Zaid Jilani of the Intercept points me to an interesting Fed study on the effect of rising university tuition. The authors make use of the fact that tuition has been rising at different rates in different states, and conclude that rising tuition has no effect on university enrollment. Young people continue to go to college at the same rate as always, and they rack up higher student debt to do it:
I assume this comes as no surprise to anyone. Next they compare tuition increases by state to homeownership rates six years later. Guess what?
As tuition and student debt go up, homeownership rates go down. The authors say that a $1,000 increase in college tuition and fees leads to a 0.24 percentage point decline in the homeownership rate for college students later in life (ages 28 to 30). Thus, the $3,578 increase in tuition from 2001 to 2009 is responsible for a decline of about 0.84 percentage points in homeownership rates among college students from 2009 to 2015. That’s about a tenth of the total decline.
A different analysis suggests the effect may be even bigger: 0.48 percentage points for each $1,000 increase in college tuition. That comes to 2.74 percentage points, which is about a third of the total decline in homeownership rates.
In other words, tuition increases can explain somewhere between a tenth and a third of the decline in homeownership among those with some college education. On net, this may not be a good deal for states:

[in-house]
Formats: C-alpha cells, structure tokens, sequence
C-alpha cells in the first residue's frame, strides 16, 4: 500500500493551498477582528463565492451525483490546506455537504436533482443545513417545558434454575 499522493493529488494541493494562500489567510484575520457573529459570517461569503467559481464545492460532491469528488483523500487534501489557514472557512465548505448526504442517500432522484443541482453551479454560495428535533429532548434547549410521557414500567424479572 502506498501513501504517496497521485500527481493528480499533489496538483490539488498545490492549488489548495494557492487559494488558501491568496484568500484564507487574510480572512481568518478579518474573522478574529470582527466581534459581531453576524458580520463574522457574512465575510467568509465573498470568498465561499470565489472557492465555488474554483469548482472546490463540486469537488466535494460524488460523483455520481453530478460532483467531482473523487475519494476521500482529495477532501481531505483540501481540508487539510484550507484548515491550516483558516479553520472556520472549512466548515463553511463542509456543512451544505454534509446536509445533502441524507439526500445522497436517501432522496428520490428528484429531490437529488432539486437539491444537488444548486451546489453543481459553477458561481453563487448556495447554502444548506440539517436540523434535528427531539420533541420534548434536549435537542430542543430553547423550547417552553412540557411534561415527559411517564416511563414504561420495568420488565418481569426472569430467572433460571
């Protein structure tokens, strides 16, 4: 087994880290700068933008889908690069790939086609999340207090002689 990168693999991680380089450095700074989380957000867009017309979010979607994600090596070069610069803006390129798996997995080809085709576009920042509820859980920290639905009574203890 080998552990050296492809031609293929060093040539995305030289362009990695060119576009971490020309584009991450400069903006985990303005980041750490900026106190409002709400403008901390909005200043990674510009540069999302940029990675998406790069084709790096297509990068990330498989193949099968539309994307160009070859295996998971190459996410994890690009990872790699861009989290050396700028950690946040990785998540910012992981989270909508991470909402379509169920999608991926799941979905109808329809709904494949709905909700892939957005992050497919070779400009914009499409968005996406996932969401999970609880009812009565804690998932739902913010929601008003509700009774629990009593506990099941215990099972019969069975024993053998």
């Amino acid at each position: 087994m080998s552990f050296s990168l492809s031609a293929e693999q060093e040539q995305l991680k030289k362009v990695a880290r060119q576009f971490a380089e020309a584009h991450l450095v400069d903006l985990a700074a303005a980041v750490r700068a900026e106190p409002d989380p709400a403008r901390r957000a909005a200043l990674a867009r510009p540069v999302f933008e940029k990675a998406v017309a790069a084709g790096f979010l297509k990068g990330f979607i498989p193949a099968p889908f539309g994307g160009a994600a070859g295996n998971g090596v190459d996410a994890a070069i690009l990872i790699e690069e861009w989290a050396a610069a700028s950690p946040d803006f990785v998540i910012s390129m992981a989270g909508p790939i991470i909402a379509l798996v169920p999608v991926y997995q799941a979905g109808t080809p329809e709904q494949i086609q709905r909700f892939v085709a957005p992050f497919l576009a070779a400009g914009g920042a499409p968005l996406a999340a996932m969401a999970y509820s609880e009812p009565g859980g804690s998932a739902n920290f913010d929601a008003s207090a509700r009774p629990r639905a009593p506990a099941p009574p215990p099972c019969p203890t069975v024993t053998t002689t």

The results suggest that states that increase college costs for current student cohorts can expect to see a response not through a decline in workforce skills, but instead through weaker spending and wealth accumulation among young consumers in the years to come….These states, on average, can expect both weaker starter housing markets and more “boomeranging” adult children to follow. The evidence points to a final policy opportunity to stimulate youth homeownership over the long run: funding state higher education.
I suppose the next step would be to take these estimates and plug them into a model that projects state economic growth and tax receipts. That would tell us, on net, if tuition increases help or hurt state and local budgets.